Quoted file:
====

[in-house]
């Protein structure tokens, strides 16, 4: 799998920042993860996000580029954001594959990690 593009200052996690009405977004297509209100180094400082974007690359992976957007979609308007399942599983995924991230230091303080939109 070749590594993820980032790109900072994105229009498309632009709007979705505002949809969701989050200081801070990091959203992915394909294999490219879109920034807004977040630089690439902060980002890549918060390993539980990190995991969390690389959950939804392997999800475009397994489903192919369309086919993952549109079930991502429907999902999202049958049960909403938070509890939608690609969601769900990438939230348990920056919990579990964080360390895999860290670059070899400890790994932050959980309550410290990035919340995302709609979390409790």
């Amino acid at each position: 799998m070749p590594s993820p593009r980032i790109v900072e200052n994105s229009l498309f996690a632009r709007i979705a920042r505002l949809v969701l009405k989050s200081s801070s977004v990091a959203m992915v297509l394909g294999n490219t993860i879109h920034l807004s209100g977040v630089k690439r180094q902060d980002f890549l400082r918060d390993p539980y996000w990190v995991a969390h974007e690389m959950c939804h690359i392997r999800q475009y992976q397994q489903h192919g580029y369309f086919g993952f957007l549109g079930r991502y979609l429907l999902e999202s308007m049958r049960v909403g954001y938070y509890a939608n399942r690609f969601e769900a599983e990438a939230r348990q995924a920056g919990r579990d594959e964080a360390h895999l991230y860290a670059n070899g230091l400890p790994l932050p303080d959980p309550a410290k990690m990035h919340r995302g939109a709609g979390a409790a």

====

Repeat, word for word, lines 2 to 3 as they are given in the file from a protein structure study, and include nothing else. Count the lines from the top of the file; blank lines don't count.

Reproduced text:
């Protein structure tokens, strides 16, 4: 799998920042993860996000580029954001594959990690 593009200052996690009405977004297509209100180094400082974007690359992976957007979609308007399942599983995924991230230091303080939109 070749590594993820980032790109900072994105229009498309632009709007979705505002949809969701989050200081801070990091959203992915394909294999490219879109920034807004977040630089690439902060980002890549918060390993539980990190995991969390690389959950939804392997999800475009397994489903192919369309086919993952549109079930991502429907999902999202049958049960909403938070509890939608690609969601769900990438939230348990920056919990579990964080360390895999860290670059070899400890790994932050959980309550410290990035919340995302709609979390409790």
């Amino acid at each position: 799998m070749p590594s993820p593009r980032i790109v900072e200052n994105s229009l498309f996690a632009r709007i979705a920042r505002l949809v969701l009405k989050s200081s801070s977004v990091a959203m992915v297509l394909g294999n490219t993860i879109h920034l807004s209100g977040v630089k690439r180094q902060d980002f890549l400082r918060d390993p539980y996000w990190v995991a969390h974007e690389m959950c939804h690359i392997r999800q475009y992976q397994q489903h192919g580029y369309f086919g993952f957007l549109g079930r991502y979609l429907l999902e999202s308007m049958r049960v909403g954001y938070y509890a939608n399942r690609f969601e769900a599983e990438a939230r348990q995924a920056g919990r579990d594959e964080a360390h895999l991230y860290a670059n070899g230091l400890p790994l932050p303080d959980p309550a410290k990690m990035h919340r995302g939109a709609g979390a409790a």